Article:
Eyelet Selection Made Easy

March 25, 1999
Eyelets have subtle differences that determine which styles effect the mechanisms of an application.

Edited by Martha K. Raymond

Bill Franovick Stimpson Co. Inc. Pompano Beach, Fla.

Fasteners are always expected to exert some muscle. Bolts, screws, and rivets all must hold tightly and sometimes resist vibration and harsh working environments. One fastener component that may seem too delicate to be included in a discussion of strength is the eyelet. Eyelets function primarily as rivets, but are more adaptable due to their design. They are used as fastening components in a variety of applications including appliances, electrical circuits, lighting fixtures, and heating units. But eyelets not only add strength, they also protect.

Eyelets prevent apertures from tearing out where cords, thongs, or fasteners are inserted. Eyelets should be considered an integral part of an assembly, and not just an add-on. The main reasons are their design flexibility and minimal cost.

Because eyelets are small and often camouflaged in an assembly, the fact they come in over 3,700 sizes and styles may not be widely known. Among the styles, Graduated Size Eyelets are a system of standard eyelets incorporating a series of graduated increases 1⁄32 in. in both length and outside barrel diameters. The result is 72 eyelets which meet most general-purpose eyeletting applications.

With so many choices, it can be overwhelming to select exactly the right eyelet. The trick, however, is understanding the design features of an eyelet.

Each eyelet consists of two sections — the barrel and the flange. The barrel passes through the material to be joined or supported and is set to trap material between the flange and the coil. Eyelets have seven different types of flanges. The most common type, because of its finished appearance, is a rolled flange. When set, the edges under the flange grip the work tightly.

Eyelets with a flat flange are usually selected when minimum above-surface projection is necessary or where a recessed hole is needed for clearance. In soft or thin materials, eyelets may be chosen so the flange doesn’t cut through the material.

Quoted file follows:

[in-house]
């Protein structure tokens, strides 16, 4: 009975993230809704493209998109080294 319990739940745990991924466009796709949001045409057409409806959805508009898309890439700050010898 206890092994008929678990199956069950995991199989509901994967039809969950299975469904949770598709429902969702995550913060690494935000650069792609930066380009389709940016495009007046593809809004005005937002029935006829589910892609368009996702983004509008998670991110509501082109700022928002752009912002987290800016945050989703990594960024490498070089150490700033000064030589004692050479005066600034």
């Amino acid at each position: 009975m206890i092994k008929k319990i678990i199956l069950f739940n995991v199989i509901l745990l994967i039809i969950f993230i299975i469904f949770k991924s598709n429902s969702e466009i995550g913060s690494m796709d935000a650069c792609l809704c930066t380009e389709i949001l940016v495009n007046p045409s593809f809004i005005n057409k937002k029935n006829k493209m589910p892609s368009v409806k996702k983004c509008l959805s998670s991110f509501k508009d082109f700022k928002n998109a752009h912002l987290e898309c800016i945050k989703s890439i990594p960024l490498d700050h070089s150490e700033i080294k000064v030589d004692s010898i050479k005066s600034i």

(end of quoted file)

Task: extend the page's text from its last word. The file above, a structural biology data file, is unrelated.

Another style is the clipped flange, which is the best choice with tight space constraints. In these eyelets, the usual flange area is trimmed as close as possible to the outside diameter of the barrel.

An eyelet with a funnel flange is commonly used in the electronics industry for easy lead insertion on printed-circuit boards. Another style ideal for easy lead acceptance is a bell flange. The rounded inner contour reduces abrasion where wire, cord, or rope passes through the barrel.

The embossed flange combines the contour of the rolled and flat flange. This type provides the holding power of the roll with a flat outer edge to reduce the chance of cutting through the work. Other styles are custom flanges, which are modifications of standard eyelets.

The settings come in three types that grip the material. They are rolled, scored, or flared. The most common is rolled, which provides a smooth, rounded, uniform surface. The second type of setting is scored. In this type, the flange is divided into equal segments to provide additional grip strength in soft materials. The third is a flared setting, commonly used in electronics.

The other section of the eyelet, perpendicular to the flange, is the barrel. The most common type of barrel is the straight barrel. It is used where the holes in materials to be fastened are usually the same size, and it aids alignment. In an eyelet with a tapered barrel, the barrel has a definite tapering down the diameter from just under the flange to the bottom end. This eyelet is primarily for fastening soft materials since the taper provides an easy insertion into the work.

Shoulder eyelets have a barrel that consists of two distinct diameters with a stepped shoulder appearance. It joins parts with dissimilar hole sizes or with the upper, larger, barrel portion acting as a spacer.

Closed-end styles use their sealed end to fasten different pieces together while eliminating the passthrough of air, dirt, grease or other foreign matter. To set the eyelet, the end of the barrel is bumped to collapse tightly against the workpieces. For special applications, oblong and square barrels are available. Another type of eyelet has a precoiled barrel. These are often used as spacers and are frequently molded in place in rubber or plastics.

The barrel length of an eyelet also determines the coil or grip range. A barrel that’s too long can buckle or collapse. And a barrel that’s too short can lose its grip strength. In general, a short barrel is used in rigid materials and a long barrel is used in soft, flexible materials. Also, if parts to be fastened are exposed to unusual stresses, then additional length is usually necessary, even though materials may be rigid.

© 2010 Penton Media, Inc.

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